James Patterson did one of those Hollywood double endings in his "First to Die" series. Near the end, they catch the bad guy, but then discover he's not the only bad guy--there's a second one. For that book, it was a surprise, which was fine.

Problem was that in his next book in the series, he did exactly the same thing. I got to the last fifty pages when they caught the bad guy, and my first thought was that he was doing it again--which he did. It turned from surprise into predictable. I stopped reading at the second book and have never picked up anything else in the series.

The disappointing epilogue--and much talked about as I recall--was the one in the last Harry Potter book. It gave us too much information, and instead ruined the ending for this reader. The best books end in such a way that you just want to know more about what happened--but doesn't ruin the magic by telling us!

Wes said...

I suppose it depends. Some are effective and have a place, others are not.

Don't read this if you plan on seeing the movie Angels and Demons.

I saw it yesterday, and it had an epilogue of sorts. Maybe it was really a final scene, but I didn't take it that way because the pace and flavor were totally different from the rest of the film. The scene was very effective, in my opinion, in that it wrapped up the film with a feel-good feeling, even thought the bad guy(s) had been vanquished earlier in the climax.


Edittorrent said...

I haven't seen A&D. I think films often have a coda scene because they would otherwise end on the climax, a high-action sort of scene, and if they want to wrap up some other plot line, like the romantic plot, often they have to add what in a book would probably just be called the resolution scene. Usually it's a bit quieter, I guess so we don't leave the movie theater feeling all jangled! :)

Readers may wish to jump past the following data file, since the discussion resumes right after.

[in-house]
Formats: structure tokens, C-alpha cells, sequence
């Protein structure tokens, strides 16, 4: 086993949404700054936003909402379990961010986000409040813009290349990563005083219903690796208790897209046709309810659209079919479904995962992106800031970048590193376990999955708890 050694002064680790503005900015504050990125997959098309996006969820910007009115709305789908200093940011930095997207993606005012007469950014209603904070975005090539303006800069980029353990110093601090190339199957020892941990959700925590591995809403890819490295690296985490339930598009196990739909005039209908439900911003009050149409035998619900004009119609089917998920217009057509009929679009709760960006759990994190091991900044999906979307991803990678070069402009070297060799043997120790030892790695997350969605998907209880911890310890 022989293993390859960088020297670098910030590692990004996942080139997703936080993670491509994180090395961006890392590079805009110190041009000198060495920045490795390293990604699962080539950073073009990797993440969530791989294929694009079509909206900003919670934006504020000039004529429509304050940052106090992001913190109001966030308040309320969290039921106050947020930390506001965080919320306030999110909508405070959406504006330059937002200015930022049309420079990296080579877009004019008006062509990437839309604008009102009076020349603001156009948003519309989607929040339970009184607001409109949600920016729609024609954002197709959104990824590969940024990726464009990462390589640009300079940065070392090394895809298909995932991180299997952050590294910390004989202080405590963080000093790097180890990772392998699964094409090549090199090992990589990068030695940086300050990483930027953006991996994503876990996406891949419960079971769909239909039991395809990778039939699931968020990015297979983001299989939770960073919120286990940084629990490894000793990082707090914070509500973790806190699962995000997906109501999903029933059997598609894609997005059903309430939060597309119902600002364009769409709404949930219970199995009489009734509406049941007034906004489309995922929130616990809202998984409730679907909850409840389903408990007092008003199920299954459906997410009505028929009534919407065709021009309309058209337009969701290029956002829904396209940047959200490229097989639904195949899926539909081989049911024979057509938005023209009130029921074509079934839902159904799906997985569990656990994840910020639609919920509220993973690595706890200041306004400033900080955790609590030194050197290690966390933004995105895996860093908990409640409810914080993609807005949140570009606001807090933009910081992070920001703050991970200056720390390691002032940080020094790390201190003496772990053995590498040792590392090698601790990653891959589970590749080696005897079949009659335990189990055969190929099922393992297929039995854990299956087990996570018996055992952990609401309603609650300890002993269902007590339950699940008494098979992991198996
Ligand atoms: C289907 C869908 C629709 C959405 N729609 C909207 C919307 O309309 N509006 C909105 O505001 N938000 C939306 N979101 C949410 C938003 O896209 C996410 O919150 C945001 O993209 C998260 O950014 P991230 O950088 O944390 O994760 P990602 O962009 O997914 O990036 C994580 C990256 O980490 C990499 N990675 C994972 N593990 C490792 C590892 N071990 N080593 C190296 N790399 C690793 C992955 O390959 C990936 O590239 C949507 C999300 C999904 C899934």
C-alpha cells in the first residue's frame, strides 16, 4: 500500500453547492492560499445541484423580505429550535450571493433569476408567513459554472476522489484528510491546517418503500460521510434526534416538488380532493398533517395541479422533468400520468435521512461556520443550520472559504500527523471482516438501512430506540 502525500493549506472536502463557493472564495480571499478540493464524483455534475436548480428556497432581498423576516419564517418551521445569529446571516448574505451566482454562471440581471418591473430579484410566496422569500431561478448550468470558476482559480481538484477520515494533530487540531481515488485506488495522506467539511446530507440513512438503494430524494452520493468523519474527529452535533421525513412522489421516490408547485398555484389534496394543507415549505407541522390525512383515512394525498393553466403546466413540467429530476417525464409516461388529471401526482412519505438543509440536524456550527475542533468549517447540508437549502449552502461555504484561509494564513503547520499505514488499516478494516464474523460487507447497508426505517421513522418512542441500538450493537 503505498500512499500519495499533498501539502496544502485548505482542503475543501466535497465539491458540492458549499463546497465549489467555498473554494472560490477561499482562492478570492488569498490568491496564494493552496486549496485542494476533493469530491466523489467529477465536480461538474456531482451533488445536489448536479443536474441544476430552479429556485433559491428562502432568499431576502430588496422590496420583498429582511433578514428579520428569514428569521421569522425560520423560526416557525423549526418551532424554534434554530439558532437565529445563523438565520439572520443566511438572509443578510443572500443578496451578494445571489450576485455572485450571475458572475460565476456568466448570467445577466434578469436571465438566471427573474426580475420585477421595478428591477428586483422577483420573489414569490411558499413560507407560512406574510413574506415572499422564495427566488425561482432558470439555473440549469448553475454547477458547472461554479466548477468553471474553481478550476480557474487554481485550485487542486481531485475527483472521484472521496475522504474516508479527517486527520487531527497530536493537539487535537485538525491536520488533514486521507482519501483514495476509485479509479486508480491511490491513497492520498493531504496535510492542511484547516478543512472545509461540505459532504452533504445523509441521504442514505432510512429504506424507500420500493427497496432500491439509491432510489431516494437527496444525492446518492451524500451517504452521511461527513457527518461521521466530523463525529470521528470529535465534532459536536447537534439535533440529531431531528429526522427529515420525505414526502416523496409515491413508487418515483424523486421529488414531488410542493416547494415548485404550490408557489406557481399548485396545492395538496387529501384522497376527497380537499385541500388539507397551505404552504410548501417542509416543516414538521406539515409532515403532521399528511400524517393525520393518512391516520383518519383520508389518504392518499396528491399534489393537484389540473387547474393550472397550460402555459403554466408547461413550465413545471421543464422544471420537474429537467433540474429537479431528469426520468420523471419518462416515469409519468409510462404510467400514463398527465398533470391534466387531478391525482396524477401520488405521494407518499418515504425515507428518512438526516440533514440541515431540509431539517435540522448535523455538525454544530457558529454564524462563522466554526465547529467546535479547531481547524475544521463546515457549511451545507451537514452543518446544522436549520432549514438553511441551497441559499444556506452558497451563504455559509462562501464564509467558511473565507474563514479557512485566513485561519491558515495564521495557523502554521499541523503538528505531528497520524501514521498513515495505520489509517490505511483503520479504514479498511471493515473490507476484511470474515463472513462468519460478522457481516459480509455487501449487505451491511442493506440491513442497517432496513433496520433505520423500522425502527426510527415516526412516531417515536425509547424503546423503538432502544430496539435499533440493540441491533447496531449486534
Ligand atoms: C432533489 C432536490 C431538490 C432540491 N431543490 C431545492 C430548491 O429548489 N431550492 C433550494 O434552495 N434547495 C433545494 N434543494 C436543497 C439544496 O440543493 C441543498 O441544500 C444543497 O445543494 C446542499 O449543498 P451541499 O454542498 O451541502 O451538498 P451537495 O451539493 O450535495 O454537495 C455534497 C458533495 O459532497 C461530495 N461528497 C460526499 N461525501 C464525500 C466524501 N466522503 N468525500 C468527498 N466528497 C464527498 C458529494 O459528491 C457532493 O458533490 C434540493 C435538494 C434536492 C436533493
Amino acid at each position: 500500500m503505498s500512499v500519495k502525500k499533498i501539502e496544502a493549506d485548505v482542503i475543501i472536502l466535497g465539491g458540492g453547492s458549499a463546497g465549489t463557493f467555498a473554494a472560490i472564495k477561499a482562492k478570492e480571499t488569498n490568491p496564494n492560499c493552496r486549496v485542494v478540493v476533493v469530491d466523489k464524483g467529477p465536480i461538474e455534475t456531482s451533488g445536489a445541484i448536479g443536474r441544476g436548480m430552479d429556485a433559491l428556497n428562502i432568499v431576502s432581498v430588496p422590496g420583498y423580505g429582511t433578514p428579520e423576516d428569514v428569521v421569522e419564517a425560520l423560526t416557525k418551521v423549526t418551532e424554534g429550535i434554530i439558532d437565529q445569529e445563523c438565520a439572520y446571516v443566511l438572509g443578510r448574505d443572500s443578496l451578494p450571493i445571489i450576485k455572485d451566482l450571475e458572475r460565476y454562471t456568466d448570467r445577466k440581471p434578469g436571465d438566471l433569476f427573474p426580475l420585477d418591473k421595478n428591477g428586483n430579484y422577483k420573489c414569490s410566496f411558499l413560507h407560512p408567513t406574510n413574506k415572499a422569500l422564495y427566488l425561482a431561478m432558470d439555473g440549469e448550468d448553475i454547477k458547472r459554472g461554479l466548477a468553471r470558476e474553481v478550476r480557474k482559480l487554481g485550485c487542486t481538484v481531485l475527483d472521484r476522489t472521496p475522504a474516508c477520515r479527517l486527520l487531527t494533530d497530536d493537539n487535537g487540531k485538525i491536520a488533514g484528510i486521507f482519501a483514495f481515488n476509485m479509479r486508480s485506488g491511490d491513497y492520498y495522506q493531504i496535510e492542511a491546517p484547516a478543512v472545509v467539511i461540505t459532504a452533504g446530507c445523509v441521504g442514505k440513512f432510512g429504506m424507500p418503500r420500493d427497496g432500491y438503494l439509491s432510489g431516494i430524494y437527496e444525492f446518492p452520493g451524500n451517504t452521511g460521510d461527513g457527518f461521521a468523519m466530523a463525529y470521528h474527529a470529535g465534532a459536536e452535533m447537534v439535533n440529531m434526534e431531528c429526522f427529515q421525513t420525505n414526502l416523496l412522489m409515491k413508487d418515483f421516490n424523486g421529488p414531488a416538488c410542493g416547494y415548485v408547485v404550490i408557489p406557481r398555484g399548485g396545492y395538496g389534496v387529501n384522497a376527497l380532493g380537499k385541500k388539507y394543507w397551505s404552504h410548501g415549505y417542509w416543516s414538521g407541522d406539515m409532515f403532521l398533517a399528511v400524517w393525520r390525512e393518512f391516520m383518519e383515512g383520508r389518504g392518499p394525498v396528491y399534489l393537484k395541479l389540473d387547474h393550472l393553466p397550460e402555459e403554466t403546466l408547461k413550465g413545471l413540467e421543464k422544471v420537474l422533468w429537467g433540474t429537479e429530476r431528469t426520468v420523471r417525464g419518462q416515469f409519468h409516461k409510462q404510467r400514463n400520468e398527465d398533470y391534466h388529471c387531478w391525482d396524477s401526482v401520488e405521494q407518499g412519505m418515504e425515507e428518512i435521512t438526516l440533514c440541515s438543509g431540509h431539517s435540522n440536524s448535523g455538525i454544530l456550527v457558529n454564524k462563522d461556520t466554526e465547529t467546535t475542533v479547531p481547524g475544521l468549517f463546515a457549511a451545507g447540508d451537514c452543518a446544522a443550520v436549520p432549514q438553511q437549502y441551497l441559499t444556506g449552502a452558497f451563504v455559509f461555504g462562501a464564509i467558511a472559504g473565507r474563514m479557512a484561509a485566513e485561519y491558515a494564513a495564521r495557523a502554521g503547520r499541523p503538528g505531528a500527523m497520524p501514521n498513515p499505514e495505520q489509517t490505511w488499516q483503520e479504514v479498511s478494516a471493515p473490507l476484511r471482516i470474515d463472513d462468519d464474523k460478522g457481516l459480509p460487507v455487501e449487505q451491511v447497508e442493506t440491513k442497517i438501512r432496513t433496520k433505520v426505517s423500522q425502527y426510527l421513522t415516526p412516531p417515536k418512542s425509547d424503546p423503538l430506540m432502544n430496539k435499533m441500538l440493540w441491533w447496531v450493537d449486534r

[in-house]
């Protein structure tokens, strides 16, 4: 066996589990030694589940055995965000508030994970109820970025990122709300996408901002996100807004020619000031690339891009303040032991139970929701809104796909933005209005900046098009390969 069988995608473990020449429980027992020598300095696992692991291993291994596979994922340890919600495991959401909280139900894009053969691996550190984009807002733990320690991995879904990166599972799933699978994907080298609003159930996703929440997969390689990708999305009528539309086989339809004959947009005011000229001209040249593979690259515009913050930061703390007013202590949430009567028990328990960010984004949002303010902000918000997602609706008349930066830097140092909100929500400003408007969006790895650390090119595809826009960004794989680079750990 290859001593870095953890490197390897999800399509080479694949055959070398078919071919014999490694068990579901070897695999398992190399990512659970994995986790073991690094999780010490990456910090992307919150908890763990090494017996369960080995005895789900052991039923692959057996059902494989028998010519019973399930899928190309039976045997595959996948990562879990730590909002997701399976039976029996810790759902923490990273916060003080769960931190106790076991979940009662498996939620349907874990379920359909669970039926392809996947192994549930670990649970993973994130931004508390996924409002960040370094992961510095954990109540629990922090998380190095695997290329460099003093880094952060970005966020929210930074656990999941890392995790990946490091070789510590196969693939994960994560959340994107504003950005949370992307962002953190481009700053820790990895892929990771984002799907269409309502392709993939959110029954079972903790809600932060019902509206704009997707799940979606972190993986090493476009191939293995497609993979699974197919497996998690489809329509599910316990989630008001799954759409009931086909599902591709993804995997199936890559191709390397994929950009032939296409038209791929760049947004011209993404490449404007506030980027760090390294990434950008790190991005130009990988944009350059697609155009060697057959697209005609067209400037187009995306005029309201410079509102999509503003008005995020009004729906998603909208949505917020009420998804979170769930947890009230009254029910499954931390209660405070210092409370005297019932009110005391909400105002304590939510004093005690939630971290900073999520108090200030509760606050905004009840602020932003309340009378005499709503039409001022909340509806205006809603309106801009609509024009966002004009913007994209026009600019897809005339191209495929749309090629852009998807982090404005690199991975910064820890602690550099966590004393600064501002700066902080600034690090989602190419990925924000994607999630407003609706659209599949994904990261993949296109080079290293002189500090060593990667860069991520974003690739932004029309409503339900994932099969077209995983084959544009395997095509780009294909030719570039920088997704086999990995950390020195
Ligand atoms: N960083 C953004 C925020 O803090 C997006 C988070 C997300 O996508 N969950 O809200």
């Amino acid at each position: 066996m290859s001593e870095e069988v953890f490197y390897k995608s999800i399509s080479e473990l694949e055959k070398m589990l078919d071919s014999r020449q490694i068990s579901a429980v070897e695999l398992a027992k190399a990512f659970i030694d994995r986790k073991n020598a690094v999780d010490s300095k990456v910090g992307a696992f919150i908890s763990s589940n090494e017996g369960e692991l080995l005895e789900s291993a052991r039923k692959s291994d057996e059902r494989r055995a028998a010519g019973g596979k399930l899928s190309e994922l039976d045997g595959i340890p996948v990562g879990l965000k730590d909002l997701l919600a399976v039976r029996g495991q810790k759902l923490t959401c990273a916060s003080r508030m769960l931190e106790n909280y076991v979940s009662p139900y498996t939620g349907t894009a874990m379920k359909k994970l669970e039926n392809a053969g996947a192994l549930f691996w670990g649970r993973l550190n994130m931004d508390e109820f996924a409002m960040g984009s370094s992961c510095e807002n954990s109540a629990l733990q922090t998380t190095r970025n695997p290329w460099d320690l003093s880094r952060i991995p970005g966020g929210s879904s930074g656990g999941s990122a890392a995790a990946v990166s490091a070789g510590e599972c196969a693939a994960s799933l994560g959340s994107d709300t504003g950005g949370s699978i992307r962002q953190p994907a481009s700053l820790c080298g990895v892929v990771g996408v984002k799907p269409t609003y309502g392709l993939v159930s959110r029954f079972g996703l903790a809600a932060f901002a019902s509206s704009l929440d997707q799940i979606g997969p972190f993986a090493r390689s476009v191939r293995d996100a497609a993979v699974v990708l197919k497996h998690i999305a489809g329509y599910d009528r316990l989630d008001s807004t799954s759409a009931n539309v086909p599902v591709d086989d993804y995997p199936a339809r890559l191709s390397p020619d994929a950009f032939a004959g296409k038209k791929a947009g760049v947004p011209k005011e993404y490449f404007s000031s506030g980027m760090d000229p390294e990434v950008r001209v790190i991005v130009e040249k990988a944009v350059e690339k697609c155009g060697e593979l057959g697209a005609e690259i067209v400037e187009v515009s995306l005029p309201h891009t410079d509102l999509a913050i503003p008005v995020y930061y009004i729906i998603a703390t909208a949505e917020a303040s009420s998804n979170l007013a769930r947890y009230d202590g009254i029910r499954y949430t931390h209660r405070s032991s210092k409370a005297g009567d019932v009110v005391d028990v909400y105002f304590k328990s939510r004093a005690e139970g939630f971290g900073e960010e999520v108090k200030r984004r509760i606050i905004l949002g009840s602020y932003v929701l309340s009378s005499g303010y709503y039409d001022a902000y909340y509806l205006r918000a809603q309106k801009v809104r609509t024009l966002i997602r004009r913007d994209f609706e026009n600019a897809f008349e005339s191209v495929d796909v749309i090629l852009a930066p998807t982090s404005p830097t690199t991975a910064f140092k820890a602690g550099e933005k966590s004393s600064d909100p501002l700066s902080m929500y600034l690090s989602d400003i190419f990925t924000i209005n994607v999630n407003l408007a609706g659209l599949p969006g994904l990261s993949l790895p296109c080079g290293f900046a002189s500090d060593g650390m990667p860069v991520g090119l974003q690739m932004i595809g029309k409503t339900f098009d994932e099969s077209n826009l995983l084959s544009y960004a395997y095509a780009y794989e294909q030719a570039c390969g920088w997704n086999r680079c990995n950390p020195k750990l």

John Harper said...

I don't have any feelings pro or con for epilogues. I don't write them, and agree with your points of it being unnecessary, but it might work for some people.

Looking at ambigous endings, I think they can be quite fun. Elizabeth Bear wrote a short story "And the deep blue sea" about a biker who has made some deal with the devil and in the end she goes against him to what must certainly be death, but she revs the bike and takes off, knowing in her mind she is doing the right thing. Thats the end. I think that works quite well, because it leaves it up to the reader to decide if she makes it or not.

I've just written my own short with a similar ending. The protag decides to stay and fight because its the right thing to do. He's outgunned and outmuscled and barely survived the last encounter with the baddies, but he stands calmly, cracks his shotgun, shoves two shells into the breech and waits. To me (and I hope to the reader) they will think that he makes it, but I want them to decide.

Is that wrong? I think it is cool, but I know some people hate it. I just hope they aren't the ones I am trying to sell the story to ;)

Edittorrent said...

I like the occasional ambiguous ending. I probably wouldn't like it in every book, but occasionally it's intriguing. I think if editors want it changed, they'll say, but a lot of people really like leaving it a bit open.

The important thing is-- does the ending give the reader something else? A very bad example: Let's say that a major plot question is whether he disables a bomb... that is, the question is not just "does he survive?" If the bomb question is answered, then it seems like you can leave the survival question open, because the ending does answer something.

Now you identify the main question as "will he stay and fight?" Again, let me resort to Buffy, but it does pose a similar question-- Will Spike the vampire stay and fight for the humans? In an earlier episode, well, actually, in a couple-- I've just discovered a new meme in Buffy, yay!-- Spike doesn't, because he refuses to feel any loyalty to humans. But in the end episode, he does stay and fight because of his love for Buffy. (Actually, I'm not sure that his loyalty is in doubt the whole last season, but they do keep playing with that throughout the series.)